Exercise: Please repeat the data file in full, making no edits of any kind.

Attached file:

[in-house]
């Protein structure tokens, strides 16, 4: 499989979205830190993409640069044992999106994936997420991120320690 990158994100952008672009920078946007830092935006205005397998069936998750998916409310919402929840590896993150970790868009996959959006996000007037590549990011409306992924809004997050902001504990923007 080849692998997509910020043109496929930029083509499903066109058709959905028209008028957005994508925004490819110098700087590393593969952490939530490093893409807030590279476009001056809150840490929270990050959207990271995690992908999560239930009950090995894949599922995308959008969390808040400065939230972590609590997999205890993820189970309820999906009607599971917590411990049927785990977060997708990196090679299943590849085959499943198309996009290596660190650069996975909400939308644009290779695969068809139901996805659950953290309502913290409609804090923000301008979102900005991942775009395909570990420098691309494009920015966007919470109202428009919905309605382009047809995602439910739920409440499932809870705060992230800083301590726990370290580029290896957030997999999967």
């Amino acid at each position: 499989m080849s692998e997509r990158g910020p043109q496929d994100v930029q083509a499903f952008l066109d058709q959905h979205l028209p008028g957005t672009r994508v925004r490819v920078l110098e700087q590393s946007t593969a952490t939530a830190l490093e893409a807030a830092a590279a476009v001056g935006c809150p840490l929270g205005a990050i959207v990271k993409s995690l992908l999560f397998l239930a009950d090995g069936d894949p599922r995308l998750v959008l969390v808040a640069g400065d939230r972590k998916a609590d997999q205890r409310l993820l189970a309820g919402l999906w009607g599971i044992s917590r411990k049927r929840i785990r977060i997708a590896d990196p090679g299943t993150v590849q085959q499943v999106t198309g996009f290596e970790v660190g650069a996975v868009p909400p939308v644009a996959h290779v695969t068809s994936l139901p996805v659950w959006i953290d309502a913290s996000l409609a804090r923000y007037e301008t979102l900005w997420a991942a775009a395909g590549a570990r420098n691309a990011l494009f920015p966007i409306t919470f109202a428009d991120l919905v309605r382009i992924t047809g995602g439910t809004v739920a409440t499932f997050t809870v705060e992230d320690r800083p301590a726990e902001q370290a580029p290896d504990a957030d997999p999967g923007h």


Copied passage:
[in-house]
């Protein structure tokens, strides 16, 4: 499989979205830190993409640069044992999106994936997420991120320690 990158994100952008672009920078946007830092935006205005397998069936998750998916409310919402929840590896993150970790868009996959959006996000007037590549990011409306992924809004997050902001504990923007 080849692998997509910020043109496929930029083509499903066109058709959905028209008028957005994508925004490819110098700087590393593969952490939530490093893409807030590279476009001056809150840490929270990050959207990271995690992908999560239930009950090995894949599922995308959008969390808040400065939230972590609590997999205890993820189970309820999906009607599971917590411990049927785990977060997708990196090679299943590849085959499943198309996009290596660190650069996975909400939308644009290779695969068809139901996805659950953290309502913290409609804090923000301008979102900005991942775009395909570990420098691309494009920015966007919470109202428009919905309605382009047809995602439910739920409440499932809870705060992230800083301590726990370290580029290896957030997999999967």
């Amino acid at each position: 499989m080849s692998e997509r990158g910020p043109q496929d994100v930029q083509a499903f952008l066109d058709q959905h979205l028209p008028g957005t672009r994508v925004r490819v920078l110098e700087q590393s946007t593969a952490t939530a830190l490093e893409a807030a830092a590279a476009v001056g935006c809150p840490l929270g205005a990050i959207v990271k993409s995690l992908l999560f397998l239930a009950d090995g069936d894949p599922r995308l998750v959008l969390v808040a640069g400065d939230r972590k998916a609590d997999q205890r409310l993820l189970a309820g919402l999906w009607g599971i044992s917590r411990k049927r929840i785990r977060i997708a590896d990196p090679g299943t993150v590849q085959q499943v999106t198309g996009f290596e970790v660190g650069a996975v868009p909400p939308v644009a996959h290779v695969t068809s994936l139901p996805v659950w959006i953290d309502a913290s996000l409609a804090r923000y007037e301008t979102l900005w997420a991942a775009a395909g590549a570990r420098n691309a990011l494009f920015p966007i409306t919470f109202a428009d991120l919905v309605r382009i992924t047809g995602g439910t809004v739920a409440t499932f997050t809870v705060e992230d320690r800083p301590a726990e902001q370290a580029p290896d504990a957030d997999p999967g923007h």